2020 was the year investors ‘came off mute’ on matters of climate change and social justice

The co-founders of Generation Investment Management reflect on 2020 and look at the ESG topics that will shape 2021

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‘You need to come off mute’ was perhaps the defining phrase of 2020, as people battled with the technological challenges of keeping the world of business moving. 2020 was also the year in which investors finally started to ‘come off mute’ on matters of climate change and social justice. 

Psychologists have long believed that in times of fear our horizons tend to compress: we worry about what is immediate. Yet despite all the fear we experienced during 2020, our horizons may have actually lengthened last year. Most companies raised their ambition on climate, gender equality and social justice. This augurs well for sustained action.

In addition to Covid-19 and the Black Lives Matter movement, however, 2020 was packed with less-noticed yet still critical developments for the sustainable investment industry. 

The climate crisis 

Things are very different from 12 months ago. China’s announcement of a 2060 Net Zero goal was a hugely significant moment. There are some concerns around this goal, particularly when it comes to the support of coal, but an optimist would say that this marks a turning point in our hopes of achieving the Paris Agreement’s objectives.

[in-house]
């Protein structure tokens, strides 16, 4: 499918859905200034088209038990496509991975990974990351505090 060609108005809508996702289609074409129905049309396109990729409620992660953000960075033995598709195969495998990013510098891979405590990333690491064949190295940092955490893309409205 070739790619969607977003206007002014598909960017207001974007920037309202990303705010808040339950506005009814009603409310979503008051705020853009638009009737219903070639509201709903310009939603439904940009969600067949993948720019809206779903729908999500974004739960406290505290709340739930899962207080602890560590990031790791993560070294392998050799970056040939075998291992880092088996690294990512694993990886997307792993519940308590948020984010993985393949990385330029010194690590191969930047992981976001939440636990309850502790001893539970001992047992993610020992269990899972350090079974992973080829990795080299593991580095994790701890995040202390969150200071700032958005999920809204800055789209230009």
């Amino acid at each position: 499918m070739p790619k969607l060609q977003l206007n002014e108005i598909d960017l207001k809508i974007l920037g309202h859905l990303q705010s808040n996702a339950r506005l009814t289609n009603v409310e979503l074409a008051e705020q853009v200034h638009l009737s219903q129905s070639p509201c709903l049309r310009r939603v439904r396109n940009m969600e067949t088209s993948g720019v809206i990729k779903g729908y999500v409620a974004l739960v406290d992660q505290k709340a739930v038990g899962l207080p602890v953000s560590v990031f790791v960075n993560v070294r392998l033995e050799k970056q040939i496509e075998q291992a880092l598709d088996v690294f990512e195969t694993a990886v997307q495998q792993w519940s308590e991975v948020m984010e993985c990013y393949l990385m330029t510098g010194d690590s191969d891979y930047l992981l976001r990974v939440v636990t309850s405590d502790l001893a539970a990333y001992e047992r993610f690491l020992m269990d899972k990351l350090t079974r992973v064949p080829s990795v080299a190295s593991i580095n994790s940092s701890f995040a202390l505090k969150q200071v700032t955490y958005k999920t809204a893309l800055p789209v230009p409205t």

On the corporate side, Microsoft’s climate goal sets a new benchmark for corporate ambitions. The company has pledged to not only be carbon negative by 2030 but to remove all the carbon it has emitted since its founding in 1975 from the environment by 2050. This is sure to influence the behaviour of other companies. 

Board matters

For business, discussions in the board room took a different tone in 2020. 

In the US, Nasdaq moved to require companies to have at least two ‘diverse’ members on their boards or risk their listing. This is not a particularly ambitious target, but it is pleasantly surprising to see a US exchange follow other parts of the world in setting guidelines for board diversity. 

Meanwhile, boards of the biggest companies in the US watched with great interest ExxonMobil’s removal from the Dow Jones Industrial Average, the index it first joined in 1928 and its oldest member. In August it was replaced by Salesforce.com, in order to “add new types of businesses that better reflect the American economy”. This marks another milestone in the rising cost of capital for polluting industries and means Chevron is the sole remaining oil and gas company in the DJIA.

Healthcare advancements

In healthcare, 2020 will go down in the history books for so many good reasons, not least the speed with which Covid-19 vaccines were developed, approved and distributed. But other developments caught our eyes too. 

In August, the World Health Organization certified Africa as being free from wild polio. This advance brings the world a step closer to eradicating polio worldwide, and it represents a triumph for smart philanthropy, global collaboration and perseverance.